Page Editor: Paul Neate

Page last Reviewed: 10 Feb 2022

First Responders

Community First Responders are local volunteers who live, or work, within the community and are trained by North West Ambulance Service to attend certain emergency 999 calls.

First Responders will provide emergency first aid, until an ambulance arrives. The ambulance service aim to arrive at an emergency within 8 minutes, but that is impossible to achieve in a rural location like ours, where the average time for an ambulance to get here last year was around 44 minutes. That's why First Responders are called out at the same time as the ambulance and are generally on scene within a few minutes, ready to provide emergency first aid till the ambulance or paramedic arrives.

Currently there are 10 local volunteers in the Glenridding/Patterdale First Responder Group. We train in the evening once a month (usually third Monday) and are always seeking additional volunteers).

If you are interested in volunteering or would like more information, please contact Paul Neate (Team Leader) on 017684 82284.

To learn about North West Ambulance Service First Responders, click here.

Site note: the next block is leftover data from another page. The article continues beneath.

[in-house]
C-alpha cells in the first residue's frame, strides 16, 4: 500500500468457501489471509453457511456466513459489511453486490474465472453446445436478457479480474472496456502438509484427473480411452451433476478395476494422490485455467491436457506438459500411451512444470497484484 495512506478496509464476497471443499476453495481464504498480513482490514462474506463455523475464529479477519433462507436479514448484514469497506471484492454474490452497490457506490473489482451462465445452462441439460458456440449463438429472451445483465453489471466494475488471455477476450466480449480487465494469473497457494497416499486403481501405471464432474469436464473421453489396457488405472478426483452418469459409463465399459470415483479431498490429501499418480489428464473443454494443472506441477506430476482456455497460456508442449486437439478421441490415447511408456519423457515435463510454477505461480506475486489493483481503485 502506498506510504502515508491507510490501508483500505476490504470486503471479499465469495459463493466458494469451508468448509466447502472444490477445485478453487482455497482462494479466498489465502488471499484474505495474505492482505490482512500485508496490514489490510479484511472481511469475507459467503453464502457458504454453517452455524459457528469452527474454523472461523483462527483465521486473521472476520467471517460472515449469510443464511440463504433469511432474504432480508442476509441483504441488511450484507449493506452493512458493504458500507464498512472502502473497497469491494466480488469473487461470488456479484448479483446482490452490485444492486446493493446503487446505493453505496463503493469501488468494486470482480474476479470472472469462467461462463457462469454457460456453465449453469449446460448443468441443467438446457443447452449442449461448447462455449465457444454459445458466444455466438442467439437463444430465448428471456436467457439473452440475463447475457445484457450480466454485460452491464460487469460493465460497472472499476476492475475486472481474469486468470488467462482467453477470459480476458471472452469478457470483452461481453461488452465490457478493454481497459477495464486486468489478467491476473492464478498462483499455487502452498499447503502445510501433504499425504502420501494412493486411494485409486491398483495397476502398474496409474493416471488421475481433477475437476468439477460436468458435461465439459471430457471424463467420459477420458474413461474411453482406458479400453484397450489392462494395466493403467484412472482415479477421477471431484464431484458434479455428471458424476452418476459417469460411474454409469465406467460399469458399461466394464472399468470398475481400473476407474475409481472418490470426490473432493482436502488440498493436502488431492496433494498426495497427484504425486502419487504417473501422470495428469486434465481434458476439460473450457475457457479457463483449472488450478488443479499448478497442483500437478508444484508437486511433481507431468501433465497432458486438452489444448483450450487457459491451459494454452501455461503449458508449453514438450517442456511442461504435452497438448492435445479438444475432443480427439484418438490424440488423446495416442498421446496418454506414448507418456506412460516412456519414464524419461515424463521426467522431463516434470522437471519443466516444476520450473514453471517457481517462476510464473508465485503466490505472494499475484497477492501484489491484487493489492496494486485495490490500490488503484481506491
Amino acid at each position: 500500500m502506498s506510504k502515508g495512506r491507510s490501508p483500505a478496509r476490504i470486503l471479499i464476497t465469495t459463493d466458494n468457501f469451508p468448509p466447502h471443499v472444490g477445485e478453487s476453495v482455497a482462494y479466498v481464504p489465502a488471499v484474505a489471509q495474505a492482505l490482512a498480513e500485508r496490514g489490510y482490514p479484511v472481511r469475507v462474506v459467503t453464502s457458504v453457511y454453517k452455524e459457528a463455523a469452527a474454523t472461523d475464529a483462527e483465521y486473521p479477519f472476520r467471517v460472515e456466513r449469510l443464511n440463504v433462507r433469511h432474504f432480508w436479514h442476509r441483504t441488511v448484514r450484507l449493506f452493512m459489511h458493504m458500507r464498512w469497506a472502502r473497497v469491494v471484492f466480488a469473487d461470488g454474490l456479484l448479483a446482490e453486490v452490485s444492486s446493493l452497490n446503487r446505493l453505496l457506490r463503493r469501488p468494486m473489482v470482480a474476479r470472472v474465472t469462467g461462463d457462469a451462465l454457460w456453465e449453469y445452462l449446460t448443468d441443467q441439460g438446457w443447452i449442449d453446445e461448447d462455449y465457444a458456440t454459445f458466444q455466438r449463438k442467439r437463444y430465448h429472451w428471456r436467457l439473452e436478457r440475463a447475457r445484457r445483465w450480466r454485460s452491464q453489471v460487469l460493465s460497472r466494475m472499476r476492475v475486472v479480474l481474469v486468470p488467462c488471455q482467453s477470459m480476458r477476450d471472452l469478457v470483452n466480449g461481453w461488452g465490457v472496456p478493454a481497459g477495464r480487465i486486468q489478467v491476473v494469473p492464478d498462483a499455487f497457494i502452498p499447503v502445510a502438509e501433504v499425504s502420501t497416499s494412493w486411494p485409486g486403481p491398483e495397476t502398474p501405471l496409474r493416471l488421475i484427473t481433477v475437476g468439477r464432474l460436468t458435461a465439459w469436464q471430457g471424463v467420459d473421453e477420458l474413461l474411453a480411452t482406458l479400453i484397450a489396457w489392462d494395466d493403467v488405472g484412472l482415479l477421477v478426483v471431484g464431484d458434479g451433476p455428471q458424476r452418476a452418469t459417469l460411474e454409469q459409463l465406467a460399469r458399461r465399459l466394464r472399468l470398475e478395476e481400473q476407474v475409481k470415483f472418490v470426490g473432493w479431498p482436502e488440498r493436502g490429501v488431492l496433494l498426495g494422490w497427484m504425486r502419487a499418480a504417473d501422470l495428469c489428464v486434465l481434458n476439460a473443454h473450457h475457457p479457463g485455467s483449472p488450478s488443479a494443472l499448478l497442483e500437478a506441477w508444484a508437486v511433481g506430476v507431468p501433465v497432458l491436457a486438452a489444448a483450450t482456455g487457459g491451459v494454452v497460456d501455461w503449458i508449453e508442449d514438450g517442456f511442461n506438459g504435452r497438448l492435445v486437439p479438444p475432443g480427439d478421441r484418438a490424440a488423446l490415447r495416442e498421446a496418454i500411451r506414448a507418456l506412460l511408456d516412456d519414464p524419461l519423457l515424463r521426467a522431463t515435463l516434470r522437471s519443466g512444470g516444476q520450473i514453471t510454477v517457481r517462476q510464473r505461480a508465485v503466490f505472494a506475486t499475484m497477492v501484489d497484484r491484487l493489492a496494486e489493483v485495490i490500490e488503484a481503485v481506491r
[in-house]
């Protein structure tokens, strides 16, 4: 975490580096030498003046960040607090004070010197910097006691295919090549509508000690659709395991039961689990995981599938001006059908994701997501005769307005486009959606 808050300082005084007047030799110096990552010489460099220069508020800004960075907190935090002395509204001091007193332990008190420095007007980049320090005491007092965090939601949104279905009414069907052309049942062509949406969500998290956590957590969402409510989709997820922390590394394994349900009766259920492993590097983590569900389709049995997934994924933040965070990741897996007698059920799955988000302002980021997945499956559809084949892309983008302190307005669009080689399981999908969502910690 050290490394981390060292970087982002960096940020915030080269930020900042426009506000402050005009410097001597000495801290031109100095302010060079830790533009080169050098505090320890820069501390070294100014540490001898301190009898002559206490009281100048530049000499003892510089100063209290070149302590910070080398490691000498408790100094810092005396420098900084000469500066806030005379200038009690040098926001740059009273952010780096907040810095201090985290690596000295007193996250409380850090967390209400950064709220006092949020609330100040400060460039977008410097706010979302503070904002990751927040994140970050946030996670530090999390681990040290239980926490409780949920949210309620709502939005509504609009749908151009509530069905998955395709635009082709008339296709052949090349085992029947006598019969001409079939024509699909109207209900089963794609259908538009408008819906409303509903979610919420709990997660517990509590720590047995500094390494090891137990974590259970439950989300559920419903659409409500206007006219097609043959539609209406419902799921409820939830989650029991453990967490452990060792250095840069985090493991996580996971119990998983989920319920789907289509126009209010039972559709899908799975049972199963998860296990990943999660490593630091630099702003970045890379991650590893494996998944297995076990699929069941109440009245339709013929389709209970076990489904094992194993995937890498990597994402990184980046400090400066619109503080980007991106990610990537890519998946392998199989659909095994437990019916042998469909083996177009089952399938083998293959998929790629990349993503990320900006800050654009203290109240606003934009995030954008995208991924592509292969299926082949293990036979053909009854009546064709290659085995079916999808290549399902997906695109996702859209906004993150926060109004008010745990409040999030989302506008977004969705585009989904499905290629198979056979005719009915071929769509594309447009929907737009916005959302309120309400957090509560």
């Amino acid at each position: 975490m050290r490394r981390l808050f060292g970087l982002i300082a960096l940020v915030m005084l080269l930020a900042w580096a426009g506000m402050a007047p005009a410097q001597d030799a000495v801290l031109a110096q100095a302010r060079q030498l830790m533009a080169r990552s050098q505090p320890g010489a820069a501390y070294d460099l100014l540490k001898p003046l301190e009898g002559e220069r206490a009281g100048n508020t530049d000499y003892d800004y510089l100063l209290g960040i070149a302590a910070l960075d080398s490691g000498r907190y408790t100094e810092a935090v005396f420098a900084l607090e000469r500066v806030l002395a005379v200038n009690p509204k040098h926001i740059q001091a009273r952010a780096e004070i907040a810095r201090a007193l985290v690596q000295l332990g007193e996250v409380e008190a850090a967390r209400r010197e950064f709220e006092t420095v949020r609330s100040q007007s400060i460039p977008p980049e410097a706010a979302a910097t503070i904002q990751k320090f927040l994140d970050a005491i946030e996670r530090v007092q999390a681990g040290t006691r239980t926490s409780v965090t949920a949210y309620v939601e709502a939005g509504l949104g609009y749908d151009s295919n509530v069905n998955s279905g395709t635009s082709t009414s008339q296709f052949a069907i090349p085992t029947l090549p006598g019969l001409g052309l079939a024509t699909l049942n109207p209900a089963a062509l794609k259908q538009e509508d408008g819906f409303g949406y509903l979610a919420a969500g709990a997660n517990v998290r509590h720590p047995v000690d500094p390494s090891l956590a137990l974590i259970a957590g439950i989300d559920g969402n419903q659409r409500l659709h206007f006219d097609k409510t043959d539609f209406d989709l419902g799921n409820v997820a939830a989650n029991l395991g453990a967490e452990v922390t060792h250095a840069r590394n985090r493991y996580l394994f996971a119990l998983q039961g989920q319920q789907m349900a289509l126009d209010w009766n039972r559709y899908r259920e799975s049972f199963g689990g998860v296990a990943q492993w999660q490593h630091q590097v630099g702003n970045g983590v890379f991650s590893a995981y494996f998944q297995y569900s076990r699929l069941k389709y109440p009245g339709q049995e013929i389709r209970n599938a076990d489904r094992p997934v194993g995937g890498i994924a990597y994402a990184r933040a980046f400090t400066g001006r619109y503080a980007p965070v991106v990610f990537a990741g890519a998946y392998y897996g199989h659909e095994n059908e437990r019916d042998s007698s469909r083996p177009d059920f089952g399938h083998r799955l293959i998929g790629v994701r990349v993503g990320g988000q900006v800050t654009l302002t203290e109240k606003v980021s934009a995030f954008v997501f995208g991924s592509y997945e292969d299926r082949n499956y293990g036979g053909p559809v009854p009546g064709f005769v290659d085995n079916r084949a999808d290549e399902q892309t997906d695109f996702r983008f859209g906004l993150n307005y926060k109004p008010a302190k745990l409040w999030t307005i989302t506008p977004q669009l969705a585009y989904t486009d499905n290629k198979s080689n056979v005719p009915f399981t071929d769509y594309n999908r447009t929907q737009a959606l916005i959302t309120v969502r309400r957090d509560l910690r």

Public Access Defibrillators

Now in Glenridding, Patterdale and Hartsop

Thanks to generous grants and support from Patterdale Parish Council, the LDNPA Communities Fund and Cumbria Fire Service, Glenridding First Responders have been able to facilitate 3 Community Public Access Defibrillators (CPADs); one outside the Glenridding Health Centre, one outside Patterdale School and the other outside the Langton Adventure Centre in Hartsop.

There are already CPAD's in Pooley Bridge, Watermillock, Matterdale and Dockray.

Local First Responder team leader Paul Neate said ‘Many victims can be saved if people recognise what has happened, call an ambulance without delay, then perform basic CPR and use a Defibrillator to try and restore the heart’s normal rhythm'.

Whilst the Defibrillators are in locked cabinets they are there for anyone to use in an emergency. The access code will be provided by the 999 operator when an ambulance is called. Every second counts in a cardiac arrest and the sooner a Defibrillator is used the greater the chances of survival. It can take an ambulance over half an hour to reach a rural area like ours. Local First Responders carrying defibrillators can generally be on the scene within 5 to 6 minutes.

Anyone interested in learning more about the use this equipment, please contact Paul Neate (Glenridding First Responders Team Leader) who will arrange a demonstration.